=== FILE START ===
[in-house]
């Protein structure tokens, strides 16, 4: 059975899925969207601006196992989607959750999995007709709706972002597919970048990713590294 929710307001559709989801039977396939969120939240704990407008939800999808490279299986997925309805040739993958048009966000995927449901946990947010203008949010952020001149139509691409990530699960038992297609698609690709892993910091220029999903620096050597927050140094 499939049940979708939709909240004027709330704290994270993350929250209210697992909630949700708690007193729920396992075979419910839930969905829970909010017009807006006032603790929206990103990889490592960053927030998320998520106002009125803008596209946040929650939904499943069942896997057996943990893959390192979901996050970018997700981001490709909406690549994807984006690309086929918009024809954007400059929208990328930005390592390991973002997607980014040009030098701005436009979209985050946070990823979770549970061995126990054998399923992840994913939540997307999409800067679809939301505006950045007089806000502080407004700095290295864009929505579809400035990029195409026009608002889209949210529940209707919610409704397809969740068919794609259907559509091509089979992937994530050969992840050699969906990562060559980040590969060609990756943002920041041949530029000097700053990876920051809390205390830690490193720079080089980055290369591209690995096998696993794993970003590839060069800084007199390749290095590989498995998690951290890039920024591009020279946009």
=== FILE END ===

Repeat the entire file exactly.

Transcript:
[in-house]
């Protein structure tokens, strides 16, 4: 059975899925969207601006196992989607959750999995007709709706972002597919970048990713590294 929710307001559709989801039977396939969120939240704990407008939800999808490279299986997925309805040739993958048009966000995927449901946990947010203008949010952020001149139509691409990530699960038992297609698609690709892993910091220029999903620096050597927050140094 499939049940979708939709909240004027709330704290994270993350929250209210697992909630949700708690007193729920396992075979419910839930969905829970909010017009807006006032603790929206990103990889490592960053927030998320998520106002009125803008596209946040929650939904499943069942896997057996943990893959390192979901996050970018997700981001490709909406690549994807984006690309086929918009024809954007400059929208990328930005390592390991973002997607980014040009030098701005436009979209985050946070990823979770549970061995126990054998399923992840994913939540997307999409800067679809939301505006950045007089806000502080407004700095290295864009929505579809400035990029195409026009608002889209949210529940209707919610409704397809969740068919794609259907559509091509089979992937994530050969992840050699969906990562060559980040590969060609990756943002920041041949530029000097700053990876920051809390205390830690490193720079080089980055290369591209690995096998696993794993970003590839060069800084007199390749290095590989498995998690951290890039920024591009020279946009």